When it was time for law school, I took out more government subsidized loans and the student loans I had previously obtained were deferred until I finished school.  The mountain of debt I had amassed did very much inform my decision to go straight to law school because the thought of repaying what I had borrowed on whatever job I expected to get with a degree in Sociology & Anthropology was a bit daunting.  So when my college friends asked if I wanted to join them on an exotic trip after graduation, I declined and worked instead.  Not complaining and not bragging, just noting that these things informed my decisions but they also showed me a world I wanted to enter where kids could take those kinds of trips.

My first summer of law school at U of Penn, I received a grant to work for a Public Interest Law Group where I had been working during the school year.  This was consistent with my work the prior summer when I had been a camp counselor at an overnight camp for persons with retardation and those who had been labeled mentally ill.  At the camp, we received and dined on government subsidized food and while I never thought to ask where our funding had come from, I'm confident that there were government funds involved...this was not a luxurious camp.  For my time at the public interest job, our work helping people with developmental disabilities was funded by a series of government grants and while I remember my bosses applying for grants, I certainly don't remember them having to cozy up to private donors; ever.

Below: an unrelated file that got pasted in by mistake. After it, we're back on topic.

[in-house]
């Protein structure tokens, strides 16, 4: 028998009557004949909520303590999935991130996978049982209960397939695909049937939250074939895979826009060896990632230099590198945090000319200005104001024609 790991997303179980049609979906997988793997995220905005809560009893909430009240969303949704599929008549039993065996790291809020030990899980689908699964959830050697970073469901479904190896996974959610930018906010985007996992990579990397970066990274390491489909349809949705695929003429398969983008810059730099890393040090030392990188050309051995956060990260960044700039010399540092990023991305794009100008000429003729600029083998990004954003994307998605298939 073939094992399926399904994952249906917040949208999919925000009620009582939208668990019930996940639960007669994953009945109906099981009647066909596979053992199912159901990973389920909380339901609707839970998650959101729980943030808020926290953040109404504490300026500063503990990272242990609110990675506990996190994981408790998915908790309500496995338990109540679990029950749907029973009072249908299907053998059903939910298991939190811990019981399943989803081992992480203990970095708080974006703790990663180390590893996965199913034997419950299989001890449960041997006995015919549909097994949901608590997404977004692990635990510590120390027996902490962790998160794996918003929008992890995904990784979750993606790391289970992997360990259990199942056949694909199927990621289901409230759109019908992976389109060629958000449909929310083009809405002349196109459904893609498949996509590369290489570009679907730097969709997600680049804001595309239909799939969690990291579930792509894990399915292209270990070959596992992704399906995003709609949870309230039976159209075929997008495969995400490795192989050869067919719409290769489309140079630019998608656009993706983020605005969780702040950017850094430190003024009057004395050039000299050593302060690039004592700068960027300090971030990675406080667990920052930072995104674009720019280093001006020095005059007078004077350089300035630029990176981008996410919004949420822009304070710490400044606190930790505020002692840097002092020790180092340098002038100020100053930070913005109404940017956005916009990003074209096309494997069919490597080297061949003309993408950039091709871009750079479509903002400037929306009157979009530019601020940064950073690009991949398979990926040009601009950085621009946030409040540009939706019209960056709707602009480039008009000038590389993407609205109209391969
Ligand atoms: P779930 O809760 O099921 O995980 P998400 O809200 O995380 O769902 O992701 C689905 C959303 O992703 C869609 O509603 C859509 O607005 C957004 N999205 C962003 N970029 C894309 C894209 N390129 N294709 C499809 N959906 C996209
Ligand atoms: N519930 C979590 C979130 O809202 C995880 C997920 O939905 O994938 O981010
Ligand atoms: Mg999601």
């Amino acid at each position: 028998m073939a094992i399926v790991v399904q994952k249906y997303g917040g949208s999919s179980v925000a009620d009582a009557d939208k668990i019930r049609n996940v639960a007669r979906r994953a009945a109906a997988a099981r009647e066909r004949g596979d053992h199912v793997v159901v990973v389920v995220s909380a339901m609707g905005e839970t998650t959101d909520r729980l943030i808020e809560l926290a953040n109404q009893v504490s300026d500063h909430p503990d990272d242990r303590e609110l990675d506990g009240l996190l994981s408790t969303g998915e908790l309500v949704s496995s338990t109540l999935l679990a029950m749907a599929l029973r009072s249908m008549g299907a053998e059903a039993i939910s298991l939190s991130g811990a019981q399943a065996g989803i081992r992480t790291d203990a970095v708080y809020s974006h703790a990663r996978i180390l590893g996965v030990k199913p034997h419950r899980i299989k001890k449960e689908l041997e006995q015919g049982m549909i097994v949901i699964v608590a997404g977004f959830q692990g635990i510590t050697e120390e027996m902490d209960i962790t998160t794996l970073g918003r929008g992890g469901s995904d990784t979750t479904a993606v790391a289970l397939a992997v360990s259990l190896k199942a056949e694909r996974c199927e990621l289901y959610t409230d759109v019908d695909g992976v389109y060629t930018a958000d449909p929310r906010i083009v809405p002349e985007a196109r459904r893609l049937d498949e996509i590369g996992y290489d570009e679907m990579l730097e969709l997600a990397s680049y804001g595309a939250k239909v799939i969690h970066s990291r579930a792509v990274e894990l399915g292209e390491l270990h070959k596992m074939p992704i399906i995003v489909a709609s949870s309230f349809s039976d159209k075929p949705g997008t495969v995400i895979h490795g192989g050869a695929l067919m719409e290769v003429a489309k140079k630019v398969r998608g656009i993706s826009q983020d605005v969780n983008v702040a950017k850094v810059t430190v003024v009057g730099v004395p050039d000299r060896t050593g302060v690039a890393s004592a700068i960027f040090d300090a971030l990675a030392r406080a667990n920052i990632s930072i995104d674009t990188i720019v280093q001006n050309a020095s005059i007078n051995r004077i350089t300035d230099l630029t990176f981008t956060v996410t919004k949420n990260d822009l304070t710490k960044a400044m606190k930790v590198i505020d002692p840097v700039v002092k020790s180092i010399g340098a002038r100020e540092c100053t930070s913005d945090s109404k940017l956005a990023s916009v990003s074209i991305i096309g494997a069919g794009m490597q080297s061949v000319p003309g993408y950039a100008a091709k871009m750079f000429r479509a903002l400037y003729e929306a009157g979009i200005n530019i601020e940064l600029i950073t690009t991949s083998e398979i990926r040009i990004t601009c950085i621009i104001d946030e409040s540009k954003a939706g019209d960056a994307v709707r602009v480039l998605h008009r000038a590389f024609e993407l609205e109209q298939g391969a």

I have nothing against soliciting funds from private donors (though I like the idea of a public interest law project not having to worry about which corporate interests it angers).  Quite the opposite.  In fact that's soliciting private donors has been the cornerstone of the HAPI Foundation -- -- , the charity my wife and I founded with some friends (and which I have chaired for more than a decade).  Through the HAPI Foundation, we raised and gave grants of several million bucks to dozens of worthy organizations.  Fortunately, the government enabled our friends to get a deduction for those donations and many of the wonderful organizations we've supported were government-run or government-funded groups (though certainly not all of them were).  One of those that is government funded, YCS, has become very special to our family because not only has the HAPI Foundation consistently funded YCS, but the interactions my kids have had with the people at YCS and the children served by YCS has greatly influenced my kids.